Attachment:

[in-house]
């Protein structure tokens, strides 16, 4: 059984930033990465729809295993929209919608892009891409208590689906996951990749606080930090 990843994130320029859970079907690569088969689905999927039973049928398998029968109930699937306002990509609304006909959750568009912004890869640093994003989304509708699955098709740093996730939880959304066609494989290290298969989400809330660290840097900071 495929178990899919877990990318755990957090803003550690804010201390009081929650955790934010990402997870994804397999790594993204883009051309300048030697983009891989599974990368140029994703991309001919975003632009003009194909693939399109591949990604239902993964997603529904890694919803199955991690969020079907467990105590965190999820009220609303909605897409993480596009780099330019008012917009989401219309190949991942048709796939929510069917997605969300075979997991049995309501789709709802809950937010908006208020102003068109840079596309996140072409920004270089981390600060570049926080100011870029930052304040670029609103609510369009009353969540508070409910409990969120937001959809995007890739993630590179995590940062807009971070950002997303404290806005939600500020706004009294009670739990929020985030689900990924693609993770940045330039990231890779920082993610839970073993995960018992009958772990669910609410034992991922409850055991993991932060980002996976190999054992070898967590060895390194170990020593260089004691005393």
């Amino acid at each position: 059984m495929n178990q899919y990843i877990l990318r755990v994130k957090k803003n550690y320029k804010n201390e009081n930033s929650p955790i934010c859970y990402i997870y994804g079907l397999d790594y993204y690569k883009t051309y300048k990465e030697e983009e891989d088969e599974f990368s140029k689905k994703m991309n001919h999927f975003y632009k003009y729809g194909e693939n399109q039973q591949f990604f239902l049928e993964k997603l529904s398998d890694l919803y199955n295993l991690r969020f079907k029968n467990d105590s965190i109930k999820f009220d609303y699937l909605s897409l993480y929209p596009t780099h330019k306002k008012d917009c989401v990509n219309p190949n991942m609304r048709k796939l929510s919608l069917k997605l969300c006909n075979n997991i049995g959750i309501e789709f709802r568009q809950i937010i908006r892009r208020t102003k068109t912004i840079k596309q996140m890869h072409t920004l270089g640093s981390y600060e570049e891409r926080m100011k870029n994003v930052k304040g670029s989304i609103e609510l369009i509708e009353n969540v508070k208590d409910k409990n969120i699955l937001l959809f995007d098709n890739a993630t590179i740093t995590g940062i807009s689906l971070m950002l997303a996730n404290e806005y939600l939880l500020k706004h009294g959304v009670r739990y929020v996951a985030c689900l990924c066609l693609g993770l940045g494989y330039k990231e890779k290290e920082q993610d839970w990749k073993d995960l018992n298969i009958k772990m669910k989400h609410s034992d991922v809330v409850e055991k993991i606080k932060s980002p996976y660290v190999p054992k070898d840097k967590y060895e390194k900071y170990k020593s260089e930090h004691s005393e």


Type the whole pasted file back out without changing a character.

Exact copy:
[in-house]
């Protein structure tokens, strides 16, 4: 059984930033990465729809295993929209919608892009891409208590689906996951990749606080930090 990843994130320029859970079907690569088969689905999927039973049928398998029968109930699937306002990509609304006909959750568009912004890869640093994003989304509708699955098709740093996730939880959304066609494989290290298969989400809330660290840097900071 495929178990899919877990990318755990957090803003550690804010201390009081929650955790934010990402997870994804397999790594993204883009051309300048030697983009891989599974990368140029994703991309001919975003632009003009194909693939399109591949990604239902993964997603529904890694919803199955991690969020079907467990105590965190999820009220609303909605897409993480596009780099330019008012917009989401219309190949991942048709796939929510069917997605969300075979997991049995309501789709709802809950937010908006208020102003068109840079596309996140072409920004270089981390600060570049926080100011870029930052304040670029609103609510369009009353969540508070409910409990969120937001959809995007890739993630590179995590940062807009971070950002997303404290806005939600500020706004009294009670739990929020985030689900990924693609993770940045330039990231890779920082993610839970073993995960018992009958772990669910609410034992991922409850055991993991932060980002996976190999054992070898967590060895390194170990020593260089004691005393």
């Amino acid at each position: 059984m495929n178990q899919y990843i877990l990318r755990v994130k957090k803003n550690y320029k804010n201390e009081n930033s929650p955790i934010c859970y990402i997870y994804g079907l397999d790594y993204y690569k883009t051309y300048k990465e030697e983009e891989d088969e599974f990368s140029k689905k994703m991309n001919h999927f975003y632009k003009y729809g194909e693939n399109q039973q591949f990604f239902l049928e993964k997603l529904s398998d890694l919803y199955n295993l991690r969020f079907k029968n467990d105590s965190i109930k999820f009220d609303y699937l909605s897409l993480y929209p596009t780099h330019k306002k008012d917009c989401v990509n219309p190949n991942m609304r048709k796939l929510s919608l069917k997605l969300c006909n075979n997991i049995g959750i309501e789709f709802r568009q809950i937010i908006r892009r208020t102003k068109t912004i840079k596309q996140m890869h072409t920004l270089g640093s981390y600060e570049e891409r926080m100011k870029n994003v930052k304040g670029s989304i609103e609510l369009i509708e009353n969540v508070k208590d409910k409990n969120i699955l937001l959809f995007d098709n890739a993630t590179i740093t995590g940062i807009s689906l971070m950002l997303a996730n404290e806005y939600l939880l500020k706004h009294g959304v009670r739990y929020v996951a985030c689900l990924c066609l693609g993770l940045g494989y330039k990231e890779k290290e920082q993610d839970w990749k073993d995960l018992n298969i009958k772990m669910k989400h609410s034992d991922v809330v409850e055991k993991i606080k932060s980002p996976y660290v190999p054992k070898d840097k967590y060895e390194k900071y170990k020593s260089e930090h004691s005393e």